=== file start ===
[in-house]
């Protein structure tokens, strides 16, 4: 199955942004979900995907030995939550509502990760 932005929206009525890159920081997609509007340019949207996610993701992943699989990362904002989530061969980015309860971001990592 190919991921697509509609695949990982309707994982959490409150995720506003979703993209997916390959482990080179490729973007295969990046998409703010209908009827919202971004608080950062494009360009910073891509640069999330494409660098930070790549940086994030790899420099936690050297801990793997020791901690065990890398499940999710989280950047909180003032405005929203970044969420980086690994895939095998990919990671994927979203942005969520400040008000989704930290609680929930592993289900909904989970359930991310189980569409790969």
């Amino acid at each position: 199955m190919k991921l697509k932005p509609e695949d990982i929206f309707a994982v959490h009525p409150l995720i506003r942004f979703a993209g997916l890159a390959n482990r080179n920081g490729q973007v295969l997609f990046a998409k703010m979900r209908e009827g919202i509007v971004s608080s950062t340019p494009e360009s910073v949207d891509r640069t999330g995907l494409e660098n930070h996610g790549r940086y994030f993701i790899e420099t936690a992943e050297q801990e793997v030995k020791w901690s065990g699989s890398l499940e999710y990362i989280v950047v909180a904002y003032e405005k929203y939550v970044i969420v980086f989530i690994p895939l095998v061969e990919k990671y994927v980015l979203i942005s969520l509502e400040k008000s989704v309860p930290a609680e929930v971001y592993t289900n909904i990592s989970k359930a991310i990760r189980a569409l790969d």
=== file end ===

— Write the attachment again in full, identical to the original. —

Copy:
[in-house]
């Protein structure tokens, strides 16, 4: 199955942004979900995907030995939550509502990760 932005929206009525890159920081997609509007340019949207996610993701992943699989990362904002989530061969980015309860971001990592 190919991921697509509609695949990982309707994982959490409150995720506003979703993209997916390959482990080179490729973007295969990046998409703010209908009827919202971004608080950062494009360009910073891509640069999330494409660098930070790549940086994030790899420099936690050297801990793997020791901690065990890398499940999710989280950047909180003032405005929203970044969420980086690994895939095998990919990671994927979203942005969520400040008000989704930290609680929930592993289900909904989970359930991310189980569409790969």
């Amino acid at each position: 199955m190919k991921l697509k932005p509609e695949d990982i929206f309707a994982v959490h009525p409150l995720i506003r942004f979703a993209g997916l890159a390959n482990r080179n920081g490729q973007v295969l997609f990046a998409k703010m979900r209908e009827g919202i509007v971004s608080s950062t340019p494009e360009s910073v949207d891509r640069t999330g995907l494409e660098n930070h996610g790549r940086y994030f993701i790899e420099t936690a992943e050297q801990e793997v030995k020791w901690s065990g699989s890398l499940e999710y990362i989280v950047v909180a904002y003032e405005k929203y939550v970044i969420v980086f989530i690994p895939l095998v061969e990919k990671y994927v980015l979203i942005s969520l509502e400040k008000s989704v309860p930290a609680e929930v971001y592993t289900n909904i990592s989970k359930a991310i990760r189980a569409l790969d």